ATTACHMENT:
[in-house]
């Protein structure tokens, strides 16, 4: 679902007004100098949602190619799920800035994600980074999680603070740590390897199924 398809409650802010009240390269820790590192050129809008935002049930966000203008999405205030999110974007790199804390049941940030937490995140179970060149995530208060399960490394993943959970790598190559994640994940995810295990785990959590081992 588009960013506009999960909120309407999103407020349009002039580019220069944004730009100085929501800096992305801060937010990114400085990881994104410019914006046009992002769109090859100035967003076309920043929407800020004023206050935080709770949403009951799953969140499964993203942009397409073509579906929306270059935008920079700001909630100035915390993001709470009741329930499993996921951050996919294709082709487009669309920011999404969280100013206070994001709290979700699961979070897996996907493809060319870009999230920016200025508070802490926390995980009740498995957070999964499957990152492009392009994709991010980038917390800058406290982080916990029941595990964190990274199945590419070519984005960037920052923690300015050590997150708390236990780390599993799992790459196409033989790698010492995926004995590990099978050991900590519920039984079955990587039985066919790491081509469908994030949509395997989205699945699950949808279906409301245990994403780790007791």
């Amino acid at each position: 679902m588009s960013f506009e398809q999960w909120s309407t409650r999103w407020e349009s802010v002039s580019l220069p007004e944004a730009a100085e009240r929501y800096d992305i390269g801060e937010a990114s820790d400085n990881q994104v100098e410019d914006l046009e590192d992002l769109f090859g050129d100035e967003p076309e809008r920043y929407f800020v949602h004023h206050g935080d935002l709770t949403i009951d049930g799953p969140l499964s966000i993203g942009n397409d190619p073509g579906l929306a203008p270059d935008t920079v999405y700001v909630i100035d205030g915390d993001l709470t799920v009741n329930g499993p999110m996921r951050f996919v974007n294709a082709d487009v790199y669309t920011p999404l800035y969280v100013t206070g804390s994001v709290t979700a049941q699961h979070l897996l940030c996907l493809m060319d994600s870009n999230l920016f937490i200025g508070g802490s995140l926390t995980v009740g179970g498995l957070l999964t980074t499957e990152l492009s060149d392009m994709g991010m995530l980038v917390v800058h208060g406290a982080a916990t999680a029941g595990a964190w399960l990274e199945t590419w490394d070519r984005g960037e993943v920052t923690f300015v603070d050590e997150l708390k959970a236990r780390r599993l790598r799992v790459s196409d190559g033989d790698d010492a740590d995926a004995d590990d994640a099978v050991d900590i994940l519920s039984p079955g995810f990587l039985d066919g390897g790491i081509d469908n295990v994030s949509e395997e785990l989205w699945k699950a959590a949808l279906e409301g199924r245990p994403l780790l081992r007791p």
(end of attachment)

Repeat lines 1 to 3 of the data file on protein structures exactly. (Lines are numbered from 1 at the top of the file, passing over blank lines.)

[in-house]
């Protein structure tokens, strides 16, 4: 679902007004100098949602190619799920800035994600980074999680603070740590390897199924 398809409650802010009240390269820790590192050129809008935002049930966000203008999405205030999110974007790199804390049941940030937490995140179970060149995530208060399960490394993943959970790598190559994640994940995810295990785990959590081992 588009960013506009999960909120309407999103407020349009002039580019220069944004730009100085929501800096992305801060937010990114400085990881994104410019914006046009992002769109090859100035967003076309920043929407800020004023206050935080709770949403009951799953969140499964993203942009397409073509579906929306270059935008920079700001909630100035915390993001709470009741329930499993996921951050996919294709082709487009669309920011999404969280100013206070994001709290979700699961979070897996996907493809060319870009999230920016200025508070802490926390995980009740498995957070999964499957990152492009392009994709991010980038917390800058406290982080916990029941595990964190990274199945590419070519984005960037920052923690300015050590997150708390236990780390599993799992790459196409033989790698010492995926004995590990099978050991900590519920039984079955990587039985066919790491081509469908994030949509395997989205699945699950949808279906409301245990994403780790007791």
């Amino acid at each position: 679902m588009s960013f506009e398809q999960w909120s309407t409650r999103w407020e349009s802010v002039s580019l220069p007004e944004a730009a100085e009240r929501y800096d992305i390269g801060e937010a990114s820790d400085n990881q994104v100098e410019d914006l046009e590192d992002l769109f090859g050129d100035e967003p076309e809008r920043y929407f800020v949602h004023h206050g935080d935002l709770t949403i009951d049930g799953p969140l499964s966000i993203g942009n397409d190619p073509g579906l929306a203008p270059d935008t920079v999405y700001v909630i100035d205030g915390d993001l709470t799920v009741n329930g499993p999110m996921r951050f996919v974007n294709a082709d487009v790199y669309t920011p999404l800035y969280v100013t206070g804390s994001v709290t979700a049941q699961h979070l897996l940030c996907l493809m060319d994600s870009n999230l920016f937490i200025g508070g802490s995140l926390t995980v009740g179970g498995l957070l999964t980074t499957e990152l492009s060149d392009m994709g991010m995530l980038v917390v800058h208060g406290a982080a916990t999680a029941g595990a964190w399960l990274e199945t590419w490394d070519r984005g960037e993943v920052t923690f300015v603070d050590e997150l708390k959970a236990r780390r599993l790598r799992v790459s196409d190559g033989d790698d010492a740590d995926a004995d590990d994640a099978v050991d900590i994940l519920s039984p079955g995810f990587l039985d066919g390897g790491i081509d469908n295990v994030s949509e395997e785990l989205w699945k699950a959590a949808l279906e409301g199924r245990p994403l780790l081992r007791p």